Creating an effective security awareness program

Security awareness programmes are essentially about managing human risk. An effective awareness program should not just be a one-off induction or yearly training video. Regular, ongoing user training and human interaction will empower and encourage people to report 'near-misses', issues and security incidents.

It starts at the top

If you want to create an effective security awareness and training programme, you'll need support from your leadership team. 

Often leaders want to know how any type of programme that may require resource fits in to the organisation’s business priorities, especially if costs are involved. And it can be difficult to show how investing in your people’s security awareness has a dollar value. 

Use what you know; incident data can help you show what impact managing human risk can have. Highlight to your team the impact that reducing human-targeted cyber security incidents will have on your organisation. 

It’s also important for leadership to understand that cyber security is no longer just an IT problem. Everyone should be invested in creating a more robust security model. 

Create a test team

When you start creating your program you will likely need help and support from different areas, depending on the size of your organisation. 

You may need your marketing and communications team to help promote it or your human resources team to create resources for it. Or for smaller organisations, it could be a team of two or three.

Whatever the size of the group, it’s a good idea to have people who support you, that you can test ideas on, and get feedback from. 

People are your best asset

Make every user a security champion in your organisation. 

A person spotting a phishing email and reporting it is useful information to the security team. A person being tricked into running a malicious file that they downloaded and then alerting the security team when they realise what they’ve done is invaluable in the protection of your networks.

Continuous training should inform users about current phishing campaigns, messages about strong password-use, media reports of password dumps and data breaches, the rise of phishing during Christmas time, or increased awareness of malicious package delivery emails and messages during the holidays.

Ensure that positive behaviour is rewarded rather than punishing mistakes. Negative reinforcement can lead to people in the organisation hiding issues as they arise rather than reporting them for fear of punishment. 

Similarly, try not to make cyber security a chore. For example, have a password policy that uses strong, unique passwords rather than requiring uses to change them every few months.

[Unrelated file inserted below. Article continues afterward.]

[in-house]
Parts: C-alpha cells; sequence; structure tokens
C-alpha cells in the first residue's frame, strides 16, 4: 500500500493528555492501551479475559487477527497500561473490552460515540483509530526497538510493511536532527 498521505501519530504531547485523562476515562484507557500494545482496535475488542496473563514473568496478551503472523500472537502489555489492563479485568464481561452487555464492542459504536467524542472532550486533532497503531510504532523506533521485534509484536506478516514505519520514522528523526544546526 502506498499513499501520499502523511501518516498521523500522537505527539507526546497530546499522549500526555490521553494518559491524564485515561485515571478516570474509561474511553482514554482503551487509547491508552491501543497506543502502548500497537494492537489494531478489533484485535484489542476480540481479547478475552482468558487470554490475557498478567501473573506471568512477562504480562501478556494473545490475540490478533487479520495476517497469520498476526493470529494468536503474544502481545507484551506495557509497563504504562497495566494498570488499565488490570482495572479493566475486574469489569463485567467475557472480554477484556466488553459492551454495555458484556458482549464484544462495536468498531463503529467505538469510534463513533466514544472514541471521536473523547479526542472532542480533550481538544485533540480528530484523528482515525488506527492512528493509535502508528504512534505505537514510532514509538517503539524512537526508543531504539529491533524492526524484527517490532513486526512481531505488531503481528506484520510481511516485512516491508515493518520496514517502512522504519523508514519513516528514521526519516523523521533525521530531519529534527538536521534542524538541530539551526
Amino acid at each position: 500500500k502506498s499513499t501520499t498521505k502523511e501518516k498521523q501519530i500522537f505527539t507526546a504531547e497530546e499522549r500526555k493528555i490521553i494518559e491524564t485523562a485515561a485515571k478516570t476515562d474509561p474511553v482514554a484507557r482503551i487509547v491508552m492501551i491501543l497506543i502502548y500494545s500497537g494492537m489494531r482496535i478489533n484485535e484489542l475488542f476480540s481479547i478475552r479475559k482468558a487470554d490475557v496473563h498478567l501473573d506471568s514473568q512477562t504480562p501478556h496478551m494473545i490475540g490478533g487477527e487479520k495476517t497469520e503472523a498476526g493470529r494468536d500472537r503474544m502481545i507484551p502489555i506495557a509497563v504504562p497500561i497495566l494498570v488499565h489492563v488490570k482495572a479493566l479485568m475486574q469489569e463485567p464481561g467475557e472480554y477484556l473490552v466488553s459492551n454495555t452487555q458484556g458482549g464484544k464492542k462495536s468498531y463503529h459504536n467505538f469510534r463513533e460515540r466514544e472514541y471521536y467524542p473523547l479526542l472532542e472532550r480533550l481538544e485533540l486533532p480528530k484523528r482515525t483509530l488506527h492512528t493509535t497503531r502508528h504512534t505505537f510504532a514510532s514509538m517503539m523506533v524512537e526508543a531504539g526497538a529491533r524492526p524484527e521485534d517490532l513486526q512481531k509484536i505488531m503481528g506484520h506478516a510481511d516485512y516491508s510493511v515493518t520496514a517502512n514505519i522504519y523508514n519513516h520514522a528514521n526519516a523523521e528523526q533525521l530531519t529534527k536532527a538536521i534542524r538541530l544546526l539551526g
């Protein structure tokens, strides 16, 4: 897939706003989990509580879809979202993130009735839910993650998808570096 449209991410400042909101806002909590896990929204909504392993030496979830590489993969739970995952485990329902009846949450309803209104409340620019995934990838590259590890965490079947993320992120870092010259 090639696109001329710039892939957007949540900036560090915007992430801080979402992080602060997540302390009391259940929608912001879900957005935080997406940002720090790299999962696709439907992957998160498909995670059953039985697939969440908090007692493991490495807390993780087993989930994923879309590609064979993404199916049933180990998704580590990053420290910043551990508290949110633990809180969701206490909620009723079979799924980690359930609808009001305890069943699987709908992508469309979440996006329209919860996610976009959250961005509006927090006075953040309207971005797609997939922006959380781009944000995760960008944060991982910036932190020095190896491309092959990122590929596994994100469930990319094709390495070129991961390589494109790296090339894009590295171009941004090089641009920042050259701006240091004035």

Make it easy to report

Create an easy and well-known process to report any 'near miss', suspected issues or security incidents to the security team. This could involve a button to report phishing emails, an easy-to-remember generic email address or phone number from the security team.

Tips and topics

It's a good idea to have a person in your team(s) who is considered the cyber security representative. This person should be able to answer basic cyber security questions from other team members, know the incident response plan, and have a good relationship with the security team to get further help.

The following are good, simple topics you could consider for an awareness campaign. 

  • How to identify phishing messages.
  • Social engineering techniques used by attackers.
  • Safe online browsing practices.
  • Creating good passwords and password hygiene.
  • How to use password managers.
  • Setting up and using multi-factor authentication (also called two-factor authentication).
  • Updating devices and software.
  • Social networking and privacy policies.
  • Data storage, protection, classification and destruction – vital if you have customer data.
  • Managing security and accessibility on mobile devices.
  • How to be secure when working remotely, including working from home.
  • What to do if your organisation experiences a cyber security incident. – working through your incident response plan.

You don’t have to start from scratch when putting together information for your people on these topics. Our website Own Your Online has a range of guides that can support you on advice for your people.

Guides - Own Your Online External Link

There are all sorts of activities you can run as part of a campaign to make it more interesting for your people. 

  • Get a cyber security specialist in to give a presentation to your users (CERT NZ can help with that!).
  • Put articles about cyber security on your intranet.
  • Run quizzes.
  • Add screensavers to user computers.
  • Provide competition prizes (eg. printed t-shirts).
  • Hand out desktop or table cards with cyber security tips on them.
  • Highlight cyber security on your internal media channels.
  • Encourage reporting malicious email, phone call, unknown behaviour to your security team.
  • Sign up for Cyber Smart Week. CERT NZ runs an annual security awareness campaign each October which provides resources and information for you to run the campaign within your organisation. 
  • Maintain a good relationship between your security team and users (example provide appropriate rewards for reporting security incidents or risks or regular updates and presentations).
  • Create a cyber security policy for your organisation External Link . Make it simple, short (1-2 pages) and easy to understand.

These are all activities that we’ve seen work well — but you may have other ideas for activities better suited to your organisation.

Regardless of what you decide, sharing information about cyber security won’t just help your people understand how to keep the organisation’s information secure, it’ll help them protect their personal information online too, so everyone benefits.